Ice Age development and Human Settlement in northern Eurasia (ICEHUS)
ICEHUS is a Russian-Norwegian co-operation project that is financed by the Research Council of Norway for the period 2005-2010. The overall aim of the investigations is to improve the description and understanding of the Late Quaternary environmental changes at high latitudes and their impact on the earliest human occupation in northern Russia.
In contrast to Svalbard, Scandinavia and much of Northern Europe, where the youngest ice sheets erased most of the pre-existing records from earlier periods of the Quaternary, northern Russia contain much more complete geological and archaeological archives that are essential for deciphering the history of the entire Barents-Kara sea region and the early human adaptation to a cold climate. We plan to carry out field expeditions in the European part of Russia as well as in West Siberia. The planned research activities will be a contribution to the International Polar Year (IPY) 2007 - 2008. A main IPY activity will be to core lakes in the Polar Urals, which according to our hypothesis may contain uninterrupted records of the climate evolution that dates back to at least 60,000 years ago.
The project forms part of the programme APEX (Arctic Palaeoclimate and its Extremes) that has been selected as a lead coordinating programme for palaeoclimate research within the IPYcluster.
Northern Eurasian ice sheet extent at 90,000 years ago with ice-dammed lakes and rerouting of drainage. Also the Quaternary glaciation limit is shown.
Research questions, hypothesis and choice of methods
Successful coring of lake floors that contain long sediment records will be a path-breaking achievement that may lead to a better understanding of the climate and environmental evolution and also to a reliable correlation with the marine record in the Arctic Ocean. Different approaches and questions that will be addressed through the proposed coring programme are outlined below.
The climate evolution through the last interglacial-glacial cycle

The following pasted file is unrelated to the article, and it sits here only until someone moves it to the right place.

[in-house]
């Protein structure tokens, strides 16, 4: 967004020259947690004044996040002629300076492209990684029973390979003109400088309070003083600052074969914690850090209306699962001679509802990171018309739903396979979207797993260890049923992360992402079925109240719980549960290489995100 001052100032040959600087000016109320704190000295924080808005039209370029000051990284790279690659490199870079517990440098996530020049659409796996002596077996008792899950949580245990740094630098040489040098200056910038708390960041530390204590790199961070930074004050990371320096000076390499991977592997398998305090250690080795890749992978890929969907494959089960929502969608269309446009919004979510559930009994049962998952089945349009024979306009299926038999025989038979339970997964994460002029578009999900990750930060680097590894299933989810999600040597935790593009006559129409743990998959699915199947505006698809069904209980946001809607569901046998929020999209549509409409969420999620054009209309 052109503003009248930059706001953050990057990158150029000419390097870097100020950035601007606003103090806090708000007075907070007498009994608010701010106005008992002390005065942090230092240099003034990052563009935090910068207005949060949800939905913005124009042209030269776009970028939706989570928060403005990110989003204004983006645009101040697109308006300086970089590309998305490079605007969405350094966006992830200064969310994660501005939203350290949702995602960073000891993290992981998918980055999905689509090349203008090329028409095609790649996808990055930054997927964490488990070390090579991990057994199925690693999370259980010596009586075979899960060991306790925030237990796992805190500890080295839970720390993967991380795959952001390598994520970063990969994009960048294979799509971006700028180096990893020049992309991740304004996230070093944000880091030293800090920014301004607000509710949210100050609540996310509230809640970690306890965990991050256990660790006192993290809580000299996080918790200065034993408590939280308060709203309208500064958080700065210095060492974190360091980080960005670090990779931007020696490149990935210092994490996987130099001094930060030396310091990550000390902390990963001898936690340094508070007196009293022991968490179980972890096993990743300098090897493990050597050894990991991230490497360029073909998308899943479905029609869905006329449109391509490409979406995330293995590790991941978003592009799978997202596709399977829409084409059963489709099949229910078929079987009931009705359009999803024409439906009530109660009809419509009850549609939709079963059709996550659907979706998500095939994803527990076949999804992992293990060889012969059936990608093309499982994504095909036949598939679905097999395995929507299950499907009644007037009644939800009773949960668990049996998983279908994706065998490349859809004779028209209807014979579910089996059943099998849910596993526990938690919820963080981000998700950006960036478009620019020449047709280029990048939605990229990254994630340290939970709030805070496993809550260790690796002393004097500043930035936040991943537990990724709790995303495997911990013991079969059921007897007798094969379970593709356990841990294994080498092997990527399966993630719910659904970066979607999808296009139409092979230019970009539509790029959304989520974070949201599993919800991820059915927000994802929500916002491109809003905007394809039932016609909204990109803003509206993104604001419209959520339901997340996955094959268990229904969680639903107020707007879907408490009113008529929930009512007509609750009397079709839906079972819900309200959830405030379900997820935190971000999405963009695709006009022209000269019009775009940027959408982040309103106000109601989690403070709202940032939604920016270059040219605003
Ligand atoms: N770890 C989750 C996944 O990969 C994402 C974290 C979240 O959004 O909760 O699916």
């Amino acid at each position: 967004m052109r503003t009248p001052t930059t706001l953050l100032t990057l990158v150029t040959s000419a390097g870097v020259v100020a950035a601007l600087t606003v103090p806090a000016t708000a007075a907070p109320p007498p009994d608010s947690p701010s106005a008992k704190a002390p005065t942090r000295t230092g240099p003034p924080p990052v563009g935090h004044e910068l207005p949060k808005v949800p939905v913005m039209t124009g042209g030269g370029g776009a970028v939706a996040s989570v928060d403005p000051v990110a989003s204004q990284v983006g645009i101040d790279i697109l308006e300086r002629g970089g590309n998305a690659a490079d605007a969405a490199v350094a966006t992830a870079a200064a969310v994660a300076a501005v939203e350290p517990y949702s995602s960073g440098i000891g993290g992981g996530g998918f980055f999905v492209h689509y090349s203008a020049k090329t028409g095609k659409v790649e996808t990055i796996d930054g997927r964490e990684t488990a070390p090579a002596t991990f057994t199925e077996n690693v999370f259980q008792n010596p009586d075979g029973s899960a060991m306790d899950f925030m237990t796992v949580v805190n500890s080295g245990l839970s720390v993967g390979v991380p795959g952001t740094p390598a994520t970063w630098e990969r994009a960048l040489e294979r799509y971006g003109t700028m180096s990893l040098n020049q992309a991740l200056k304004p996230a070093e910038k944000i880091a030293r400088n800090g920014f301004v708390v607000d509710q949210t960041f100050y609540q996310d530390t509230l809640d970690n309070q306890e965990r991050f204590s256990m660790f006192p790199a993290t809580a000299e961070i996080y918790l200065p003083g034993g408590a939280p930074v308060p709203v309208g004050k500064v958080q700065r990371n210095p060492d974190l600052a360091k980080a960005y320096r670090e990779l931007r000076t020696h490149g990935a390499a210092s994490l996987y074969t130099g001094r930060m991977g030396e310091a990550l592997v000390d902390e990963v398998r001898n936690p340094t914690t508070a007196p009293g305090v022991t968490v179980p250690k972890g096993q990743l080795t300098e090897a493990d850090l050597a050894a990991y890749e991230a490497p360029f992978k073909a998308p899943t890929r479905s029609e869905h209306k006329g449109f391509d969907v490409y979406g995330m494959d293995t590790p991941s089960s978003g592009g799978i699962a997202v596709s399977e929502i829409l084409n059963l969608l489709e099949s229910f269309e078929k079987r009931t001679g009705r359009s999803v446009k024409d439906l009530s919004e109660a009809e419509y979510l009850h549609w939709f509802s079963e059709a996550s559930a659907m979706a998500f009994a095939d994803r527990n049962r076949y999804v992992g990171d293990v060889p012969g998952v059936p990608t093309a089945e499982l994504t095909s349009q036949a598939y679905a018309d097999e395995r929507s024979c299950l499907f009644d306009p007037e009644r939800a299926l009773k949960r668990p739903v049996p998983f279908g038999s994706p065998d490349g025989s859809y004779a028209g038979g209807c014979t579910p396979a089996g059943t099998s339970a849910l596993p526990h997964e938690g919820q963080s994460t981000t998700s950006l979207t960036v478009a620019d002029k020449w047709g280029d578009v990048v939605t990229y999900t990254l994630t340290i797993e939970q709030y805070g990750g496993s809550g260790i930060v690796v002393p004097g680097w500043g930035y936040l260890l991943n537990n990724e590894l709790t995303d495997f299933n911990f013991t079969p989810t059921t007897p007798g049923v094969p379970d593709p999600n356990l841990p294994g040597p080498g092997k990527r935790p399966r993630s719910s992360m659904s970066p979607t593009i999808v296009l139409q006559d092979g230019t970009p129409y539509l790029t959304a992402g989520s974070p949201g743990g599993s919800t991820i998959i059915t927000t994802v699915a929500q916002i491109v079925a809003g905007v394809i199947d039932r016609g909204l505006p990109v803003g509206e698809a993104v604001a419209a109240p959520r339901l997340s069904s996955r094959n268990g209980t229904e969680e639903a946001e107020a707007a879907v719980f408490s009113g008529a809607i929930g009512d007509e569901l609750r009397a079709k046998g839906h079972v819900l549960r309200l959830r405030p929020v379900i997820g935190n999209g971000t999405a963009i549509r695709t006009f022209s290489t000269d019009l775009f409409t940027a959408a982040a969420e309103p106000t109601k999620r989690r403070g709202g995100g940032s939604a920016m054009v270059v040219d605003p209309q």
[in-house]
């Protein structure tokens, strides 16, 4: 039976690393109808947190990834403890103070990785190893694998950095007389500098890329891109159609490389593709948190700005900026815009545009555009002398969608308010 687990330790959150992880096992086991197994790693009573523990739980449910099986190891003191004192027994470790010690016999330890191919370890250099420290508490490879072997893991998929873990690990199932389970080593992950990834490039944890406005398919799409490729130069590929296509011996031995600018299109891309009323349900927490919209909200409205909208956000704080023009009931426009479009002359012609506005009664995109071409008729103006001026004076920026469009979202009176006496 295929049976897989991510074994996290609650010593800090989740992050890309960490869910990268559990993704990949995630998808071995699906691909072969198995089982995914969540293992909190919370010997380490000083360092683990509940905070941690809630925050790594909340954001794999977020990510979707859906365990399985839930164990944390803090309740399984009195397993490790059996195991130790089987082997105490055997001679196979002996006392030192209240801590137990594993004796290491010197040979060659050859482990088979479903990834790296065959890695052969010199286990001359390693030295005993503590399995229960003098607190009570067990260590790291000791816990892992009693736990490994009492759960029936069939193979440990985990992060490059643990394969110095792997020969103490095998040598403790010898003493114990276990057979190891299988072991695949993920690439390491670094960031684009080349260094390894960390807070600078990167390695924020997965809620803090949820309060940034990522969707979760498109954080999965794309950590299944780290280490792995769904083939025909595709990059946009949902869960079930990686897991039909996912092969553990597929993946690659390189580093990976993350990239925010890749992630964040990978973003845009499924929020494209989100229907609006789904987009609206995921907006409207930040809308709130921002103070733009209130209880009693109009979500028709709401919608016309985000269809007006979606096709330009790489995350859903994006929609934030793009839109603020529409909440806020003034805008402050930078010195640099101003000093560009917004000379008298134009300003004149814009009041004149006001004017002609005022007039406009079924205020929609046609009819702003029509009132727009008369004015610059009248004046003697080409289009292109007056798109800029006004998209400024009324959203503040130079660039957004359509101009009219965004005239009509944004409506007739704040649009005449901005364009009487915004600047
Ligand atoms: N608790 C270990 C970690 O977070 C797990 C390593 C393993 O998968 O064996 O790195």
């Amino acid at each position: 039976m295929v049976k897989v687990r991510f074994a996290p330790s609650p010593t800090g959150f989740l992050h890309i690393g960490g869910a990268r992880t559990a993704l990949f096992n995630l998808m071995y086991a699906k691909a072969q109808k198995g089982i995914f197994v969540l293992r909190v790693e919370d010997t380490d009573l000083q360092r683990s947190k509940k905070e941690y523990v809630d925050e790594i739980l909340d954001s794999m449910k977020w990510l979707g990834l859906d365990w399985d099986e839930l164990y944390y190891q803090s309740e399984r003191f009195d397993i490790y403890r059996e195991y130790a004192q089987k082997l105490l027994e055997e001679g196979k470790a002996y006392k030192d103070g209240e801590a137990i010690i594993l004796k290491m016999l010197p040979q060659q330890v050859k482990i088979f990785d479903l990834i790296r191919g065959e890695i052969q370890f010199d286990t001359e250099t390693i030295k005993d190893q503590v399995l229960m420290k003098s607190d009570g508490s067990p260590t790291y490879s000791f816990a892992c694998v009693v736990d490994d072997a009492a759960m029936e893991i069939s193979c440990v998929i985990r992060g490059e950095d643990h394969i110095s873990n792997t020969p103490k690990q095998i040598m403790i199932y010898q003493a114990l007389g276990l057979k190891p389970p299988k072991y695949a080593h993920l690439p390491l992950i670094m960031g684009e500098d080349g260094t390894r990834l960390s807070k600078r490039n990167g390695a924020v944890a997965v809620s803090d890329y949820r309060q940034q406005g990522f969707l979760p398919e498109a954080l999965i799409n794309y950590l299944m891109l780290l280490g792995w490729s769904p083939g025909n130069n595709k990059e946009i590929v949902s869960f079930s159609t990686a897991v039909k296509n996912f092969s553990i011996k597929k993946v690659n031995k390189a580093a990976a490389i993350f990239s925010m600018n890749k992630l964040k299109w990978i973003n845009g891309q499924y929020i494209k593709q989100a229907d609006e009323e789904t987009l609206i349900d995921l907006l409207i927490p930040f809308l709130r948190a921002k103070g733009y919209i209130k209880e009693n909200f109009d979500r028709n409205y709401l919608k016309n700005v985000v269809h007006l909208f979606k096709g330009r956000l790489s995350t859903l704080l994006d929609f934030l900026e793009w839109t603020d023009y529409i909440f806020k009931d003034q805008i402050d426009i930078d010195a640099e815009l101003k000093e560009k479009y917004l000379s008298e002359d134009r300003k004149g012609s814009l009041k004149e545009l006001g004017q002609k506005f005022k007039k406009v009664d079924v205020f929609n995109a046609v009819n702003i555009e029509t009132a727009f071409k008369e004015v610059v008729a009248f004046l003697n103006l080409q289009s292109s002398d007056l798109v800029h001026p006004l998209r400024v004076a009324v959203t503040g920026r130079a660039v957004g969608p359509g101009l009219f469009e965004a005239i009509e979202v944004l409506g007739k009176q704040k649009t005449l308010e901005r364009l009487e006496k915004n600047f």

One target will be to obtain sediment cores that reach the last interglacial (130-115,000 years ago) and possibly even further back in time. Our previous investigations has revealed intriguing climatic shifts during the early part of the last ice age that will be tested out by further investigations. This include an exceptionally warm period at which time the summer climate was even warmer than today.
Satellite image from the Polar Urals showing local moraines and lakes, the latter being potential coring sites. Distal part of moraine and ice flow directions are marked. From Google Earth.
The number and stratigraphic position of ice-dammed lakes
Potentially, this project will enable us to determine how many ice-dammed lakes, and thus also how many expansions of the Barents-Kara Ice Sheet that have occurred since the last ice free period and to establish a more precise glacial chronology.
Glacial development of the Polar Urals
Our foregoing investigations have shown that the Urals were not covered by a continuous ice cap during the last ice age. Some extended valley- and piedmont glaciers existed at around 60,000 years ago. However, a surprising discovery was that the small cirque glaciers were only slightly larger during the Last Glacial Maximum (22-20,000 years ago) than today. It is proposed to test this hypothesis by collecting sediment cores from selected lakes, and refine the glacial chronology through identifying and dating melt-water deposits that originated from the upstream glaciers. Local glaciers can be reconstructed from lake sediments combined with geomorphological mapping. This will provide a direct linkage to temperature and precipitation variations.
Map showing the LGM ice sheet and European Palaeolithic sites, modified from Pavlov et al. (2001).
Humans and climate
From the sediment stratigraphy at the archaeological sites we have inferred that the periods with human occupation correspond with relatively favourable climatic conditions. During the peak of the last glaciation (25-15,000 years ago) a much colder and windier climate prevailed, and the landscape was much less productive. We intend to reconstruct the physical and biological environment before, during and after the recorded settling periods in order to asses the human adaptation to the physical environment.
The field investigations will be carried out as a joint effort by research teams from Bergen and from Russia. The coring will mainly be carried out during the winter seasons in 2007 and 2008, with additional field work during the summers. The core material will be shipped to Bergen for initial processing where several scientists and students will contribute to the analyses of this material. The field work, sediment analyses and interpretation of the core material will represent a scientific challenge that will contribute to develop the national research competence, both in Norway and Russia. This will represent a further development of the scientific collaboration which started 13 years ago.
Photo of the heavy drilling equipment used in previous coring from winter lake-ice in northern Russia.